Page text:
As Mr Doris highlighted, an increase in cases of pertussis illustrates the importance of health boards continuing to promote the benefits of vaccines and ensuring that access to vaccines is straightforward, timely and equitable. Public Health Scotland has developed a range of social media toolkits and has translated advice into a number of languages to support that work, and it is working with health boards and the available data to target efforts where they are most needed—for example, in areas of deprivation, where uptake might be lower.

As I have said, parents and guardians also have a vital role by bringing children forward for immunisation when they are called, to ensure that they get the best protection. We as elected members can also promote that.

There are a couple of supplementary questions. I will try to get them both in, but they will need to be brief, as will the responses.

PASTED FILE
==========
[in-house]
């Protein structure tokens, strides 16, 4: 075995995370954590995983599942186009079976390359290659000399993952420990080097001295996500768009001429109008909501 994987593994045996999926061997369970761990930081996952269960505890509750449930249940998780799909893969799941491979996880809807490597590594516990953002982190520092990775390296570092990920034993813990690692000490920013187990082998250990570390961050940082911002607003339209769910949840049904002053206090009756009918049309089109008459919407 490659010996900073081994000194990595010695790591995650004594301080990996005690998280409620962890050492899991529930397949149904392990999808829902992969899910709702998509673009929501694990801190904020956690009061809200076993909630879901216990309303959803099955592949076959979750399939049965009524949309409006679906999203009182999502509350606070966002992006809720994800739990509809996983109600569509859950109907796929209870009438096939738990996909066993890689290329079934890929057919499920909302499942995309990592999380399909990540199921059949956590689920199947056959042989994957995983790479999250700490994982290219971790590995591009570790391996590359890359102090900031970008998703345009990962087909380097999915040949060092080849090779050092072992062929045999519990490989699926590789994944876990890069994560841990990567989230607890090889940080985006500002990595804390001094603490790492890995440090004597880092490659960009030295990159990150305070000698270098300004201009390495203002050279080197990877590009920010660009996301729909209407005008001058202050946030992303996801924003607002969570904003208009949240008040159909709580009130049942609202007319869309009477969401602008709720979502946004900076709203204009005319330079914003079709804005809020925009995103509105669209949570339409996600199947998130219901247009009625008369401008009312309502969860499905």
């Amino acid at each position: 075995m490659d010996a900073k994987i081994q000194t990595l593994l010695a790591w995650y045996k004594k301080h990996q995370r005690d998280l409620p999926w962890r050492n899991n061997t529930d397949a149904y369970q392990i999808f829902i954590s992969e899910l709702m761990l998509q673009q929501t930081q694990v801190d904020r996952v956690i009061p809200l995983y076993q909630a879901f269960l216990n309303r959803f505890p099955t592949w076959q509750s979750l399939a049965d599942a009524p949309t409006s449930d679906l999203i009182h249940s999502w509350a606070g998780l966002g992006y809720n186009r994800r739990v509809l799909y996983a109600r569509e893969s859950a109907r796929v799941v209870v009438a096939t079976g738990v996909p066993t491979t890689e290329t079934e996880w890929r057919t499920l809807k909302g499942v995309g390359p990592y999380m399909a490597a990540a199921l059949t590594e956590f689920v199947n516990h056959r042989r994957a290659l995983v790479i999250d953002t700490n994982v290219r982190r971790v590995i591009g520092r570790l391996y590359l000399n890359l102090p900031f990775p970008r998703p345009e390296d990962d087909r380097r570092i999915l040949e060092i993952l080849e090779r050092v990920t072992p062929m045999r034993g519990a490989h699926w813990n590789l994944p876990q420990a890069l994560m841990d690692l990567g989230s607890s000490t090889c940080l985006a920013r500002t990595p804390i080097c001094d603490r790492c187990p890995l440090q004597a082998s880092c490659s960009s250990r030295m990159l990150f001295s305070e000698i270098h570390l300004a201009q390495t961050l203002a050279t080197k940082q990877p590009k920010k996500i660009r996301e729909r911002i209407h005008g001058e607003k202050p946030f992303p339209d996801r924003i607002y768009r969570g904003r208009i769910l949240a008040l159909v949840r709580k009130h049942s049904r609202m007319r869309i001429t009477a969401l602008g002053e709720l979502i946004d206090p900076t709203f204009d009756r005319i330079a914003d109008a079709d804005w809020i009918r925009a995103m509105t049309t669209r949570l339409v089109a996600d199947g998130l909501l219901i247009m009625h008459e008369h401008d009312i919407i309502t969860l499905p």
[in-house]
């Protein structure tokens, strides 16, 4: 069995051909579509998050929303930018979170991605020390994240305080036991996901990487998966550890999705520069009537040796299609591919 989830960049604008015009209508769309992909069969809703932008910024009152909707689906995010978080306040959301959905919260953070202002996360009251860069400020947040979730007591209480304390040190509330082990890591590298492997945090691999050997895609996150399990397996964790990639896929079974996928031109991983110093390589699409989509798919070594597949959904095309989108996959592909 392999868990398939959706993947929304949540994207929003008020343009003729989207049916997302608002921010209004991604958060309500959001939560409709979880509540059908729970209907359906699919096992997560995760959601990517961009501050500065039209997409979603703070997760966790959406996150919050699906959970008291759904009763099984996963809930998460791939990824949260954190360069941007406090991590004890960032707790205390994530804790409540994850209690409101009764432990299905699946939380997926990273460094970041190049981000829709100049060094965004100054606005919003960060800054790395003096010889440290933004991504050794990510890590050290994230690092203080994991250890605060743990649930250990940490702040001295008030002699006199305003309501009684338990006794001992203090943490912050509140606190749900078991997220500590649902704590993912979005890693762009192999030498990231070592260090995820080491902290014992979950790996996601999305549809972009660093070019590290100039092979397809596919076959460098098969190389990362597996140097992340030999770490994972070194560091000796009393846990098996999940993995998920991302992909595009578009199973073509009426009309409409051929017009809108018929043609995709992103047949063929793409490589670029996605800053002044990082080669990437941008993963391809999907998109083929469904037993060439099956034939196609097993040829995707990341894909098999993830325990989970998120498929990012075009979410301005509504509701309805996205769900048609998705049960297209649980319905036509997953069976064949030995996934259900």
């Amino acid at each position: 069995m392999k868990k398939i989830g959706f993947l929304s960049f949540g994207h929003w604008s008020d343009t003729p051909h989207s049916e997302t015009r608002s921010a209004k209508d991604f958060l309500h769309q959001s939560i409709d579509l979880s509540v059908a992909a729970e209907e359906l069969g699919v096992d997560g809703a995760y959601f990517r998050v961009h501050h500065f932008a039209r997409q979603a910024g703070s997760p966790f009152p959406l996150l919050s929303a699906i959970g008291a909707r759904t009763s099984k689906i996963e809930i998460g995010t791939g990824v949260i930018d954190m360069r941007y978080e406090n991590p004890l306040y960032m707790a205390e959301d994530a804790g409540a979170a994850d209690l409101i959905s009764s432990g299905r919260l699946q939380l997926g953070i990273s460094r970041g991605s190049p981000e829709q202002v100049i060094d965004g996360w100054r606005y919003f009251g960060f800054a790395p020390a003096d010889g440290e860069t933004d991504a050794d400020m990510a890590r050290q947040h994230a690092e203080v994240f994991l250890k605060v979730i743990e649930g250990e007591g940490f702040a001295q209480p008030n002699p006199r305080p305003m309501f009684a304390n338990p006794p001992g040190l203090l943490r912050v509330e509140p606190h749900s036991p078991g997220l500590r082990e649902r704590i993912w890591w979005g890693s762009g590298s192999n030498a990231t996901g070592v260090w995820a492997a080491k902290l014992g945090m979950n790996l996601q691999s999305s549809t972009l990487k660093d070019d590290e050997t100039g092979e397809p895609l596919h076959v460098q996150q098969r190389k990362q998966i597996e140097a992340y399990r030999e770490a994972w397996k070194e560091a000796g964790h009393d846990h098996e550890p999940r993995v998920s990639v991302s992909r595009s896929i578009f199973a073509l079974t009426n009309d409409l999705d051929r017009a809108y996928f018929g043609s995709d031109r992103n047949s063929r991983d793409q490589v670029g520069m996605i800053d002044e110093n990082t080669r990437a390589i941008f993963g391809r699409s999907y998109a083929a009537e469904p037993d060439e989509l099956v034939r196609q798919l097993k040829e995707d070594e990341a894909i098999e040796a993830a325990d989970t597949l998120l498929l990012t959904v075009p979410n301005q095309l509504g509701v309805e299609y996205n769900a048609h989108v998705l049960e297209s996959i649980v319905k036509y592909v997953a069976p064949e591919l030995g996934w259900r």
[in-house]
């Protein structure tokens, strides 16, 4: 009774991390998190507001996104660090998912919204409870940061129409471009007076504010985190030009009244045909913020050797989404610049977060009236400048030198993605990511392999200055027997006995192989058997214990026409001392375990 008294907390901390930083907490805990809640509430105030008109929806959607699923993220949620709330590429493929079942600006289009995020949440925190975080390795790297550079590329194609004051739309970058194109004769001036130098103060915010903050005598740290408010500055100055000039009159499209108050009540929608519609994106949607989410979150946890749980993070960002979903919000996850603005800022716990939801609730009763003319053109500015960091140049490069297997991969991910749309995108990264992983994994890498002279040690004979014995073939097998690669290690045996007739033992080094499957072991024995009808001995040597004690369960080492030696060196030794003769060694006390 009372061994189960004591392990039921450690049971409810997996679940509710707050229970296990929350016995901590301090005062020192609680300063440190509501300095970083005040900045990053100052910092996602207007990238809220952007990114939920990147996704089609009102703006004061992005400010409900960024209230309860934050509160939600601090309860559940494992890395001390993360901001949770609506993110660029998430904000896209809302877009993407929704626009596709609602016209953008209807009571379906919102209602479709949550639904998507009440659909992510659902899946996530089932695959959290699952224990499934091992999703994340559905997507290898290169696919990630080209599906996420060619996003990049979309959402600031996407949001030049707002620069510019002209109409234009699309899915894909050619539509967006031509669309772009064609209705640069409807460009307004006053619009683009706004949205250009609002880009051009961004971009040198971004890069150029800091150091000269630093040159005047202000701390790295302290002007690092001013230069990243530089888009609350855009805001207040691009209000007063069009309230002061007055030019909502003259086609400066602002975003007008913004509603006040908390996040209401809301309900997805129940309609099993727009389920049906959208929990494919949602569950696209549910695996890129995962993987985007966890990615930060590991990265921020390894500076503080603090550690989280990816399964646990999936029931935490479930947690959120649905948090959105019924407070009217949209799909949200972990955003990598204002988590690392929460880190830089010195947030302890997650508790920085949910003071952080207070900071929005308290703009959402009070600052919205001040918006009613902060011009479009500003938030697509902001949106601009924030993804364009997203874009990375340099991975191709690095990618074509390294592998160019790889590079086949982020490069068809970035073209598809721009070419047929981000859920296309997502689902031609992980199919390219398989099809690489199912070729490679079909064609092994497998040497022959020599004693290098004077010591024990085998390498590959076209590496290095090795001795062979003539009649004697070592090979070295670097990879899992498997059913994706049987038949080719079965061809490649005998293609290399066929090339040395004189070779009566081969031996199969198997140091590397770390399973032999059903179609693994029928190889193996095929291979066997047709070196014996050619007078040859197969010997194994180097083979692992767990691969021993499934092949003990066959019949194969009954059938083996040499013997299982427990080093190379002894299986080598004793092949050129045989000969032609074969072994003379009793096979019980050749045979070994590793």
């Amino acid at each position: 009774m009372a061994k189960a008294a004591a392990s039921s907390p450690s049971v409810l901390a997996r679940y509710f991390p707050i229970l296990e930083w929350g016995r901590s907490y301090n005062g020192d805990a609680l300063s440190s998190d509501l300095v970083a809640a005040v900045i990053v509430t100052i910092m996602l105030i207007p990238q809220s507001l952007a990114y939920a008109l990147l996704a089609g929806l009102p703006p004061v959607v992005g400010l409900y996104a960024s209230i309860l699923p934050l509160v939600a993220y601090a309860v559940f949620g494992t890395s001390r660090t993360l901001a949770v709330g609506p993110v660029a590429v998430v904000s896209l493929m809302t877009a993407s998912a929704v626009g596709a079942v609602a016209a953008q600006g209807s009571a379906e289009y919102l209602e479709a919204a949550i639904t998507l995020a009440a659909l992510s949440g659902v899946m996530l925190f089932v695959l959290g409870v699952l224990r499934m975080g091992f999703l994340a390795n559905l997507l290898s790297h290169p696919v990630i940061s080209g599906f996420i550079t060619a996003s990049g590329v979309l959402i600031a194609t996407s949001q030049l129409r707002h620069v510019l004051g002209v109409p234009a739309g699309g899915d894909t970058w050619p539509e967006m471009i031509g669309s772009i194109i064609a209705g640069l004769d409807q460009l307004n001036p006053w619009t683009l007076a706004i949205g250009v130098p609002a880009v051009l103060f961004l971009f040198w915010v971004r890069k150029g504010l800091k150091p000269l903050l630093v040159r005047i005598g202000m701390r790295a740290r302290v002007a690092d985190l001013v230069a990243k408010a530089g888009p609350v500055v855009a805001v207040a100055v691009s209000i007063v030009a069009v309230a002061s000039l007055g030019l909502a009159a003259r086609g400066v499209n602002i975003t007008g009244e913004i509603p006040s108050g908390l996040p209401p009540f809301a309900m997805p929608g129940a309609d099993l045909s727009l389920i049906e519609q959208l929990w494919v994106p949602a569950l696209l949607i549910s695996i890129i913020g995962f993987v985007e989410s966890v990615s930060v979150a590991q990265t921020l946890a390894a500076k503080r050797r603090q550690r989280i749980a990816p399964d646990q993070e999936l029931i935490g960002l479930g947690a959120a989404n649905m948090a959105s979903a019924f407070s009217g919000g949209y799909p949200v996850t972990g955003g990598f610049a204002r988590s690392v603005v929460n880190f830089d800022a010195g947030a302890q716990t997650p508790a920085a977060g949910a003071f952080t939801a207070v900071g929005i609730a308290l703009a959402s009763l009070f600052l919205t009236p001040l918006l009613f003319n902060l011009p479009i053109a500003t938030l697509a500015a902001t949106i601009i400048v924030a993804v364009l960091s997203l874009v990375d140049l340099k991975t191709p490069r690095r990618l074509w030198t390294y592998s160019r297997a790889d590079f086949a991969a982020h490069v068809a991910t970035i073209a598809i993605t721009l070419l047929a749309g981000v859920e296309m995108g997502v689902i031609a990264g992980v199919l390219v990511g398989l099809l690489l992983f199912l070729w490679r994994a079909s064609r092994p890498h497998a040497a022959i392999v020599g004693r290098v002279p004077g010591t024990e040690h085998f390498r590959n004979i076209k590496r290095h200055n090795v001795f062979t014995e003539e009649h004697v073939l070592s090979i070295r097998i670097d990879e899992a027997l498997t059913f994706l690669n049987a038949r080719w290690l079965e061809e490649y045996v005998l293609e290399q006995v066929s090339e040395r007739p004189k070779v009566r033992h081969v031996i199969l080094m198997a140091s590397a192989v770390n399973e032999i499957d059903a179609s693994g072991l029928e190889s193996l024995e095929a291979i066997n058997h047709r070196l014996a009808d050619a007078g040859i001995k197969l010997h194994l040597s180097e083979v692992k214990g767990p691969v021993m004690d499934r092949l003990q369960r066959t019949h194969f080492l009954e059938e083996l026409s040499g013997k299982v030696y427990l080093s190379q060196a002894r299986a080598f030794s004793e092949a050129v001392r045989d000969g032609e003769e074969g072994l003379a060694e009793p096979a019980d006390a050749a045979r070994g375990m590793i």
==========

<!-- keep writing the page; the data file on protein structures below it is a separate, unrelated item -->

Foysol Choudhury (Lothian) (Lab)

It is known that immunisation rates are lower among those living in more deprived areas and in black and minority ethnic communities because of various factors, including a lack of trust and a lack of information. What measures is the Scottish Government taking to increase uptake of vaccines by those groups?

Jenni Minto

Mr Choudhury raises a very important point. Although not specifically with regard to vaccinations, I have met BME communities with regard to organ donation and such like. I shared that at the meeting that I was at this morning.

It is incredibly important that we reach all groups. As I said in response to Mr Doris’s question, our social media content has been translated into a number of languages.

Carol Mochan (South Scotland) (Lab)